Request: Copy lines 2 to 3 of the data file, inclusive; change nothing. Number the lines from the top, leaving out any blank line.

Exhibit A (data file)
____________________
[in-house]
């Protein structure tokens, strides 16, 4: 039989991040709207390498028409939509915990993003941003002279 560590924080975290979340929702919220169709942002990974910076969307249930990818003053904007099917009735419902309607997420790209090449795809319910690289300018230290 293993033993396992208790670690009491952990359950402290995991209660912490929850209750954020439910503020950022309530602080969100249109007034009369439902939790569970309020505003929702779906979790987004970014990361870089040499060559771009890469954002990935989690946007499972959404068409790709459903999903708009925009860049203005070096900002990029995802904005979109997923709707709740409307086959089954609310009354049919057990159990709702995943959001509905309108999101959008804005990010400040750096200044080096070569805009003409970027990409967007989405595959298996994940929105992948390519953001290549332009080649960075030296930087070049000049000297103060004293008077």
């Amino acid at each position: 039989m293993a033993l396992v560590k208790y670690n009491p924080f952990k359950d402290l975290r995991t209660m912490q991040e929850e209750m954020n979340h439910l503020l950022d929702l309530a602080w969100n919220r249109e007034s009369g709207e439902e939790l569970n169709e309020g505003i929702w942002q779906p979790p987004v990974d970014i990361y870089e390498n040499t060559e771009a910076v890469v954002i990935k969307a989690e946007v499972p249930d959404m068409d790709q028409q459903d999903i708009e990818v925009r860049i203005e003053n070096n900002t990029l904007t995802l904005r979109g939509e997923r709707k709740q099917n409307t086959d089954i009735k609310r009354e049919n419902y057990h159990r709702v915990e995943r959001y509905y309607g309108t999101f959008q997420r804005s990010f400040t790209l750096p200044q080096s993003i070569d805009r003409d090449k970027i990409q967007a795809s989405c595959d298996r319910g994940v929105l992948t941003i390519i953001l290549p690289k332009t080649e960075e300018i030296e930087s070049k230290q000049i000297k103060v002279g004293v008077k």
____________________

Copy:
């Protein structure tokens, strides 16, 4: 039989991040709207390498028409939509915990993003941003002279 560590924080975290979340929702919220169709942002990974910076969307249930990818003053904007099917009735419902309607997420790209090449795809319910690289300018230290 293993033993396992208790670690009491952990359950402290995991209660912490929850209750954020439910503020950022309530602080969100249109007034009369439902939790569970309020505003929702779906979790987004970014990361870089040499060559771009890469954002990935989690946007499972959404068409790709459903999903708009925009860049203005070096900002990029995802904005979109997923709707709740409307086959089954609310009354049919057990159990709702995943959001509905309108999101959008804005990010400040750096200044080096070569805009003409970027990409967007989405595959298996994940929105992948390519953001290549332009080649960075030296930087070049000049000297103060004293008077």
């Amino acid at each position: 039989m293993a033993l396992v560590k208790y670690n009491p924080f952990k359950d402290l975290r995991t209660m912490q991040e929850e209750m954020n979340h439910l503020l950022d929702l309530a602080w969100n919220r249109e007034s009369g709207e439902e939790l569970n169709e309020g505003i929702w942002q779906p979790p987004v990974d970014i990361y870089e390498n040499t060559e771009a910076v890469v954002i990935k969307a989690e946007v499972p249930d959404m068409d790709q028409q459903d999903i708009e990818v925009r860049i203005e003053n070096n900002t990029l904007t995802l904005r979109g939509e997923r709707k709740q099917n409307t086959d089954i009735k609310r009354e049919n419902y057990h159990r709702v915990e995943r959001y509905y309607g309108t999101f959008q997420r804005s990010f400040t790209l750096p200044q080096s993003i070569d805009r003409d090449k970027i990409q967007a795809s989405c595959d298996r319910g994940v929105l992948t941003i390519i953001l290549p690289k332009t080649e960075e300018i030296e930087s070049k230290q000049i000297k103060v002279g004293v008077k």